teen driving safety

Distracted Driving Awareness Month: injury prevention experts warn of hazards for teens

April is Distracted Driving Awareness Month, and the message is clear — keep your eyes on the road and your hands on the wheel. “Motor vehicle crashes are the second leading cause of trauma admission to our hospital,” said Purnima Unni, MPH, CHES, Pediatric Trauma Injury Prevention Program Manager at Children’s Hospital.

Monroe Carell Jr. Children’s Hospital at Vanderbilt targets teen driver safety

Be in the Zone teen driving safety campaign helps raise awareness of dangerous practices

Monroe Carell Jr. Children’s Hospital at Vanderbilt is helping promote awareness among teen drivers about the negative consequences of distracted driving and rewarding the hard work of a team of high school students determined to make an impact.

Motor vehicle deaths increase despite fewer cars on the road during COVID-19

Despite a decrease in the volume of cars on the road during the COVID-19 pandemic, the National Highway Traffic Safety Administration (NHTSA) reports that driving patterns and behaviors were riskier, leading to an increase in accident-related fatalities since April 2020.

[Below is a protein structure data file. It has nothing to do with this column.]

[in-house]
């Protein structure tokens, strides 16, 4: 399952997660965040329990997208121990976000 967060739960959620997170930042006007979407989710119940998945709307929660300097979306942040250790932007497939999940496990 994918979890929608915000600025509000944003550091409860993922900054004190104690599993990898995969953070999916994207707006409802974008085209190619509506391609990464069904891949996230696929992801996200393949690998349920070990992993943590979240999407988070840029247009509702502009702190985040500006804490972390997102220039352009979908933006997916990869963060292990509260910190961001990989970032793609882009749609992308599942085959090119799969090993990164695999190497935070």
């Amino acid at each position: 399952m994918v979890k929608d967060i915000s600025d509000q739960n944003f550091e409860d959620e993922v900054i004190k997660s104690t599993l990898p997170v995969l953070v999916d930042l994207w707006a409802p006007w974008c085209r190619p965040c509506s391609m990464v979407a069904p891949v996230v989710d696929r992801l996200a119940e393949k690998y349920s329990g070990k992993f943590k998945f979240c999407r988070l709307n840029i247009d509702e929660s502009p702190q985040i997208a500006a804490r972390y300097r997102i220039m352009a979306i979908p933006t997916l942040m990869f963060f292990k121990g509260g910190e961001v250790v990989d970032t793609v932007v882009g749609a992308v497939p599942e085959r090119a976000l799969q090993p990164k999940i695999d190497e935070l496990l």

Christy Horner, director of VUMC’s Driver Evaluation and Rehabilitation Program, instructs patient Brittany Rogers during Rogers’ biweekly driver training session.

Driver training opens doors for teens with disabilities

Learning to drive can be scary for teens and parents. But for the families of teens with developmental and physical disabilities, learning whether they have the potential to drive can be just as unnerving.

From left are Purnima Unni, MPH, Allstate’s Andrea Richard, Vivian Mink and Allison May, Harold Lovvorn III, MD, and Eppiphanie Benton.

Allstate grant bolsters Children’s Hospital teen driver safety efforts

Monroe Carell Jr. Children’s Hospital at Vanderbilt kicked off its yearlong campaign to empower teens to “Be in the Zone — Turn off Your Phone” during the first of three hospital-focused seminars.

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